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10 unforgettable Boston sports moments from 2018

Here's a look back at the most unique and mesmerizing storylines of the year.

Paul Pierce raises his number to the rafters. Matthew J. Lee / Globe staff

Here are 10 of the most unforgettable moments from the year in Boston sports. These aren’t necessarily the best moments, but they’re the ones you’ll remember years from now.

Raisman reads statement – Jan. 19

Needham native and Olympic gymnast Aly Raisman read her victim impact statement in front of one-time team doctor Larry Nassar at Nassar’s sentencing hearing. Nassar, who was found guilty of molesting hundreds of girls, sat silently as Raisman spoke her mind.

“Larry, you do realize now that we, this group of women you so heartlessly abused over such a long period of time, are now a force, and you are nothing,” she said to Nassar at the time, according to The Boston Globe. “The tables have turned … Larry, it’s time for you to listen to me.”


She called it the “worst epidemic of sexual abuse in the history of sports” and pleaded for an investigation into those who enabled and protected Nassar.

Raisman noted that Nassar didn’t take gymnastics away from her, adding that she still loves the sport. She was one of more than 150 women and girls to make statements.

Butler benched – Feb. 4

Eagles fans will remember Super Bowl LII for the magical win over the Patriots, but Patriots fans recall what could have been.

One common gripe among locals that still lingers to this day is the benching of cornerback Malcolm Butler, who saw the field for just one special teams snap in a 41-33 loss. Butler played all 16 regular-season games and both playoff games, but coach Bill Belichick never called his number on defense against the Eagles.

Nick Foles racked up 373 passing yards and three touchdown passes, and New England’s secondary looked out of sorts the bulk of the way.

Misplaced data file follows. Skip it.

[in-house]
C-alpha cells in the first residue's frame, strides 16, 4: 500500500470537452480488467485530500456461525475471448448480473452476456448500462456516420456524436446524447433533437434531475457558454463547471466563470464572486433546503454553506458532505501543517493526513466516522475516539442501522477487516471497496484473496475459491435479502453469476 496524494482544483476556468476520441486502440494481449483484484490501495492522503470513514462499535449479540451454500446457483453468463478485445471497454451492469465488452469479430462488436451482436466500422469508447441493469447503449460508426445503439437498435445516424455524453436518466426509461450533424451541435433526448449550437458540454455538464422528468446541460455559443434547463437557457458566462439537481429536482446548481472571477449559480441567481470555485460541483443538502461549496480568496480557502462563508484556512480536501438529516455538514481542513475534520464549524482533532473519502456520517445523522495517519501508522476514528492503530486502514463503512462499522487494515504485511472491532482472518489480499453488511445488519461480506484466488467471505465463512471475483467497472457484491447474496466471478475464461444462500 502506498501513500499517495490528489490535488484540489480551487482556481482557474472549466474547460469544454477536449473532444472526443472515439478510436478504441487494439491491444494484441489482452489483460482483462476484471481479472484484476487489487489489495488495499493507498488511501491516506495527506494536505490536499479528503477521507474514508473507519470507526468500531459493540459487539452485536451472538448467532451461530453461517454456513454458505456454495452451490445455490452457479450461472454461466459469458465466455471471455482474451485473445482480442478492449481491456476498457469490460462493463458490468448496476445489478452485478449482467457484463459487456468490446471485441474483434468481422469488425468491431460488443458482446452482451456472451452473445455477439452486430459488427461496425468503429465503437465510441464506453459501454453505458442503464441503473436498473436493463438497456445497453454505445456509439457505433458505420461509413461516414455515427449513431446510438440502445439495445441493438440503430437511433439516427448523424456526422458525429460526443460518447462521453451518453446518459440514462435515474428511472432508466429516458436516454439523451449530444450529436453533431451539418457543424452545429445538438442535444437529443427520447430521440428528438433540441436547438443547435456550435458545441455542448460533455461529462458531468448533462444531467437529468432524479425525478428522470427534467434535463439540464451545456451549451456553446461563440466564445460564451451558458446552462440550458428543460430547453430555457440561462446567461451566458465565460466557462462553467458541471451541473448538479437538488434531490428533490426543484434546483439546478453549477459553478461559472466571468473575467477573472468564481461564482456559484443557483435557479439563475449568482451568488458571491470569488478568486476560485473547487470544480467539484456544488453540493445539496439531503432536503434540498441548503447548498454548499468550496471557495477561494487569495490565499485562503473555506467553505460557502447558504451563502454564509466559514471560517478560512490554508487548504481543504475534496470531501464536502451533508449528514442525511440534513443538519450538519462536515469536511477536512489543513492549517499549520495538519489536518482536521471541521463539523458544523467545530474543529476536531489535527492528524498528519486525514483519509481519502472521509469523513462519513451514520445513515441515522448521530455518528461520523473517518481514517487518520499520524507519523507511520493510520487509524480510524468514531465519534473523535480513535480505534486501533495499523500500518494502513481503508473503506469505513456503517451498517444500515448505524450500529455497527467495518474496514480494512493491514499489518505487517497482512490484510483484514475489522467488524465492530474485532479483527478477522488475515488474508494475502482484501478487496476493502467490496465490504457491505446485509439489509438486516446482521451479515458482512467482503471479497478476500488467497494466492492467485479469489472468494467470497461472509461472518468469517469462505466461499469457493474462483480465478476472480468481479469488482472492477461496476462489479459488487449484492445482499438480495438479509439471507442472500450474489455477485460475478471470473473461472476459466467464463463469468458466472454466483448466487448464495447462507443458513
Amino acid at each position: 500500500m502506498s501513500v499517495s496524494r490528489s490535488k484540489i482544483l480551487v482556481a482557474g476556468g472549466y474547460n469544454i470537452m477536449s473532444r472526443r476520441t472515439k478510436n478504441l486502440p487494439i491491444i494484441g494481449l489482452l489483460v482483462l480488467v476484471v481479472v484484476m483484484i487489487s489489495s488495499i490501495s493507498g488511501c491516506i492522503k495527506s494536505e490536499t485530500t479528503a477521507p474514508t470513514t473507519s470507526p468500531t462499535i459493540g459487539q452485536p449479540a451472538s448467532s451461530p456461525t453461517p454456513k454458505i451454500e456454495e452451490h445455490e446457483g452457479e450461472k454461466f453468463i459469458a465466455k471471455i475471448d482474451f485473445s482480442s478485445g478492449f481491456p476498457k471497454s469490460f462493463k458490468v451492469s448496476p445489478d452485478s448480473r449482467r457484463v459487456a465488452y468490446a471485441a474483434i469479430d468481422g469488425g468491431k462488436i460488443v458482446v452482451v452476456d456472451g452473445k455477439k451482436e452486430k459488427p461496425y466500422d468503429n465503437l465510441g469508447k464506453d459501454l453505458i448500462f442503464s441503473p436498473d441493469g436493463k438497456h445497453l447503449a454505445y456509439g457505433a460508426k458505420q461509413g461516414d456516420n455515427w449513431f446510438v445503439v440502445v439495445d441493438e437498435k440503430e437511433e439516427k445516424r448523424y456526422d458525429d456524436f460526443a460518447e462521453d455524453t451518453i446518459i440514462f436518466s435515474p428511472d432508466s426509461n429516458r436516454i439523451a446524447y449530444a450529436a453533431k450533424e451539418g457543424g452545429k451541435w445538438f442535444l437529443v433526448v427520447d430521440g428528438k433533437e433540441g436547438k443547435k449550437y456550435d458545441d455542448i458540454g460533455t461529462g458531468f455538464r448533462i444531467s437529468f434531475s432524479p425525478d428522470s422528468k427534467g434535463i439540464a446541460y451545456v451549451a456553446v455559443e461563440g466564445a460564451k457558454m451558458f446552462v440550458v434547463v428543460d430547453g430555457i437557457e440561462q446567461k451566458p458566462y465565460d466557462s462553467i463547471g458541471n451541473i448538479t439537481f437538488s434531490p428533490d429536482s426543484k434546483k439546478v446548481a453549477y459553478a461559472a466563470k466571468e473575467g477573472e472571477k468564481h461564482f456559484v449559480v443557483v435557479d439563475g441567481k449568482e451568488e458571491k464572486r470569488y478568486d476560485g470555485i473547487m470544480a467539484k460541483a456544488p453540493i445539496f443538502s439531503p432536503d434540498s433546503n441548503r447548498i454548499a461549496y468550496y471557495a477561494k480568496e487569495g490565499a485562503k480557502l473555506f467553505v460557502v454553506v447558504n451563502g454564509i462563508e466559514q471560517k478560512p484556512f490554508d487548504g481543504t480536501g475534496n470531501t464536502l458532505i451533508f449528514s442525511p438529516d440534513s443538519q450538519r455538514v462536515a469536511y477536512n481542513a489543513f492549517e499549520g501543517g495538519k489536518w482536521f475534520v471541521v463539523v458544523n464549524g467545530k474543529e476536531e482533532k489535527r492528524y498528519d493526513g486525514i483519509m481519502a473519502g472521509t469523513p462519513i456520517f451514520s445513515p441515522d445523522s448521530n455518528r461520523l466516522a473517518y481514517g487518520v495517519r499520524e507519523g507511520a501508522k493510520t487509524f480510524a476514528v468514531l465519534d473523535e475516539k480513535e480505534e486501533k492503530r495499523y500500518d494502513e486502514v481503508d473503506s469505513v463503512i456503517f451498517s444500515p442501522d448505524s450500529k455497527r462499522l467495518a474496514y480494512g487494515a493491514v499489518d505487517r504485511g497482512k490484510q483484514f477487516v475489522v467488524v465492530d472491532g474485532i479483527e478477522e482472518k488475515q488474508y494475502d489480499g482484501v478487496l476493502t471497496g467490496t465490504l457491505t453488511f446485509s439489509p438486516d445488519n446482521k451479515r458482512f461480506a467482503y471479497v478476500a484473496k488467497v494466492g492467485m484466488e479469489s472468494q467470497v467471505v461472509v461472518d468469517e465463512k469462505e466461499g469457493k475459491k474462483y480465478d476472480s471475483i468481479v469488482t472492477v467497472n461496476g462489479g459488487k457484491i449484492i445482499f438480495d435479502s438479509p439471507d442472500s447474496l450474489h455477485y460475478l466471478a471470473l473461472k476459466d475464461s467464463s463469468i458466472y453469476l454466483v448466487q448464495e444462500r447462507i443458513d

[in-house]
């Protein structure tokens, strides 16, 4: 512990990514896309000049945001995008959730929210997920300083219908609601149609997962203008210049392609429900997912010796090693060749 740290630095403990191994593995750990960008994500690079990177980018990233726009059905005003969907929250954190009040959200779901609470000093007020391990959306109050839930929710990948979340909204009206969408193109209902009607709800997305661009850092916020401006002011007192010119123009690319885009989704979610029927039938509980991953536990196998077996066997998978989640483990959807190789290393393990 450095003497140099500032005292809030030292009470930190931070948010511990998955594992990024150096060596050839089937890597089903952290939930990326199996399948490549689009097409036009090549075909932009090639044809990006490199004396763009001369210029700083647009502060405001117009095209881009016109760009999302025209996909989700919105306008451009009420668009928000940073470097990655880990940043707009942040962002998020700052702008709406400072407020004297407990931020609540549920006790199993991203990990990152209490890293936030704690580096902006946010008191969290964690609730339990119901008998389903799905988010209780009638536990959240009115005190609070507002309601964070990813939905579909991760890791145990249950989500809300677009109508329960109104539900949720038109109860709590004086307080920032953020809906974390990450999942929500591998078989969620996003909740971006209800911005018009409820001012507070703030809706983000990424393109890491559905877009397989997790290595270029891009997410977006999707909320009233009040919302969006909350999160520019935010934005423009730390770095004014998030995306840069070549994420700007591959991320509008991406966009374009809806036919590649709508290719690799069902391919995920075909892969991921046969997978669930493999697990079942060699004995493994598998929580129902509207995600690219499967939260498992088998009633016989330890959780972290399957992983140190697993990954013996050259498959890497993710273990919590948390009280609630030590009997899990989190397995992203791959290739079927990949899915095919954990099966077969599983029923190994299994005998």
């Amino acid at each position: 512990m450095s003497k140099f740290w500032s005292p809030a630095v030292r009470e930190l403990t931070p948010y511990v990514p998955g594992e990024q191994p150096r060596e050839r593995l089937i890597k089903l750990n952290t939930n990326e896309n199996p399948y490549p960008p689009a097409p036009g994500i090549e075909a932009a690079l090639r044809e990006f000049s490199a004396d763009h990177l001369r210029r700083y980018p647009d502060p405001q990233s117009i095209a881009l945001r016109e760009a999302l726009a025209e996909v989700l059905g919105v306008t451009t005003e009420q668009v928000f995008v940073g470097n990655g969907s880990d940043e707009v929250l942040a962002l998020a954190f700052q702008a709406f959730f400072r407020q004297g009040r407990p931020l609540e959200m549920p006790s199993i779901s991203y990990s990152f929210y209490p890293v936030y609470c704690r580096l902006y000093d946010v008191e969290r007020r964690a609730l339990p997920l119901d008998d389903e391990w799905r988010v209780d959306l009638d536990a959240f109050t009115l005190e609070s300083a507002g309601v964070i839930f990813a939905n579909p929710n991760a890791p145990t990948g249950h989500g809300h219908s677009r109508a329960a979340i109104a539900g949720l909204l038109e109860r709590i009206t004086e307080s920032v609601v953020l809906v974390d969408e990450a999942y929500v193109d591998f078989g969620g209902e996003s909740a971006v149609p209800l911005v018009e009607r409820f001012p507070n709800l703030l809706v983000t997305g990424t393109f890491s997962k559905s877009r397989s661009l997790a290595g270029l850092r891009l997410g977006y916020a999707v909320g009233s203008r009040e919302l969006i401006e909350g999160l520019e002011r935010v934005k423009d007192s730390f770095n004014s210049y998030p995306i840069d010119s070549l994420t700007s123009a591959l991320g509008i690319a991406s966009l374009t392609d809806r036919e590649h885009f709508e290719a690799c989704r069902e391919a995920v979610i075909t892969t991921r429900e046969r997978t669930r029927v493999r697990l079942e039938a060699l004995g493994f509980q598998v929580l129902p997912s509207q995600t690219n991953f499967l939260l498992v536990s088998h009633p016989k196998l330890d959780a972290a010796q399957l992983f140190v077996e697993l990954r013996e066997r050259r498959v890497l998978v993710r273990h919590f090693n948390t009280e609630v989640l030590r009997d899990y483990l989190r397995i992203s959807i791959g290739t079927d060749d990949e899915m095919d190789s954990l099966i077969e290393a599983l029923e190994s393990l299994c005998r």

“I guess I wasn’t playing good or they didn’t feel comfortable,” Butler told ESPN’s Mike Reiss. “I don’t know. But I could have changed that game.”

Pierce’s place in history – Feb. 11

As Andra Day’s “Rise Up” blared over the loudspeaker, Paul Pierce raised his jersey to the TD Garden rafters and saluted a raucous crowd.


His jersey was the 22nd to be retired in Celtics history, and the first since Cedric Maxwell in 2003. Pierce guided the Celtics to a championship in 2008 and finished his career as the second-leading scorer in franchise history behind John Havlicek.

That night, he watched a tribute video, listened to speeches given in his honor, and addressed those in attendance.

“If I never make the Hall of Fame or anything, to go up and make the rafters as a retired number for the Celtics, that’s just enough,” he said afterward. “That’s enough for me. Everything else is icing on the cake.”

Paul Pierce raises his number to the rafters.

Des-tiny – April 16

When Desiree Linden took first place on the women’s side in the 2018 installment of the Boston Marathon, she became the first American to do so in 33 years.

Desiree Linden hoists the trophy after winning the women’s division of the 122nd Boston Marathon.